Application Deadline: October 23, 2022
Scholarship Amount: Varies
Who Is Eligible?: High school or community college graduates with or without DACA status can apply. Students must have come to the U.S. before the age of 16 and qualify for in-state tuition.
Application Deadline: January 31, 2023
Scholarship Amount: Tuition and fees up to $16,500 for associate degrees and $33,000 for bachelor's degrees. An additional stipend of $4,000-$5,000 is possible for books.
Who Is Eligible?: Students with or without DACA status who live in states that do not offer in-state tuition to DREAMers are eligible. Students must have come to the U.S. before the age of 16.
Application Deadline: January, 31, 2023
Scholarship Amount: Up to $80,000
Who Is Eligible?: High school students with high GPAs and financial need, regardless of citizenship status, can apply. Undocumented students must match with colleges that will accept their status.
Application Deadline: September 27, 2022
Scholarship Amount: Four-year scholarship up to $200,000
Who Is Eligible?: High school students with financial need pursuing careers in social justice can apply regardless of citizenship. Applicants must submit a personal statement, transcripts, and signed references.
Application Deadline: April 1, 2023
Scholarship Amount: Up to $15,000
5 Scholarships for DACA Students
Who Is Eligible?: DACA students who have completed at least one year of college or trade school with a 3.0 GPA may apply. This scholarship was created to provide forward momentum for students with challenges related to college.
Application Deadline: Varies
Scholarship Amount: $500-$15,000 per year. Renewable for three years.
Who Is Eligible?: DACA students enrolled in a degree program full time at U.S. or Canadian institutions are eligible.
Application Deadline: Varies
Scholarship Amount: Grand Prize: $10,000; Runner-Up: $2,000; Honorable Mention: $2,000
Who Is Eligible? This is a need-based scholarship for immigrant students or students with both parents born outside the U.S. Students must be from the District of Columbia metro area, Maryland, or Virginia. It includes mentorship and scholar support.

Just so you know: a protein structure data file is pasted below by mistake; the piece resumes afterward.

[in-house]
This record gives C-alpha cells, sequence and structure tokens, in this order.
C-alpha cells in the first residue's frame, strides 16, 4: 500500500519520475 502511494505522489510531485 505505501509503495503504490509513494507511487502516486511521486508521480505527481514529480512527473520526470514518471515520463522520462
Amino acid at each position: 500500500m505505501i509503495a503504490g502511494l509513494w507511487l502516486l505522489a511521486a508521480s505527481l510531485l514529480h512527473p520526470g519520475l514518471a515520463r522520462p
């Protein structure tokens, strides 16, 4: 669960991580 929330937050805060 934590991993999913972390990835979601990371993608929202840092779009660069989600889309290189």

Application Deadline: Varies
Scholarship Amount: Up to $20,000
Who Is Eligible? Applicants must be of Hispanic heritage with a minimum 3.0 GPA for high school or a 2.5 GPA for college. Students must also submit federal student aid forms.
Application Deadline: Varies
Scholarship Amount: Up to $5,000
Who Is Eligible? This scholarship is a national award that provides students in community college the opportunity to earn their bachelor's degree at a four-year institution. The scholarship includes college planning support, networking, and mentorship opportunities. Applicants must possess a minimum 3.5 GPA and have financial need.
Application Deadline: Varies
Scholarship Amount: Up to $55,000 per year
Frequently Asked Questions About Scholarships for DACA and Undocumented Students
How can undocumented students pay for college?
Scholarships for undocumented students are a great way to pay for school. Since these students cannot apply for federal aid, they should check for private, state, and school scholarships. Loans and payment plans also may be available. Depending on their situation, DACA students also can consider working for a college, university, or private company that has a tuition remission program for employees.
Can undocumented immigrants get college scholarships?
Yes. There are many scholarships for undocumented students available from various state funding sources and private organizations. As of July 2021, seven states offered state aid to undocumented learners. Many private scholarships do not ask for proof of citizenship.
How can undocumented students apply for scholarships?
Scholarships for undocumented students typically employ the same application process as most other scholarships. Applicants must gather their high school transcripts and complete all application requirements. In many cases, these scholarships simply avoid asking for proof of citizenship, though some may require proof of DACA status.
Can undocumented students complete the FAFSA?
Undocumented students cannot qualify for federal funding. However, a completed FAFSA could still help learners access state funding opportunities. Degree-seekers also should look for private and state scholarships for undocumented students. Some schools may provide institutional funds for DACA and undocumented students. In this case, students may need to complete the College Board's College Scholarship Service Profile or an institutional aid application.
Do DACA recipients qualify for financial aid?
Although DACA students do not qualify for federal student aid, there are funding options available to them. Some states do offer state funding to DACA recipients. Further, grants, scholarships, and loans are options available to them based on need or other specific eligibility requirements. College work-study programs are another option for students and employ students unable to work outside the university community. Finally, various employers offer opportunities by providing work permits to DACA recipients.
Financial Aid for Undocumented Students
College Guide for DACA and Undocumented Students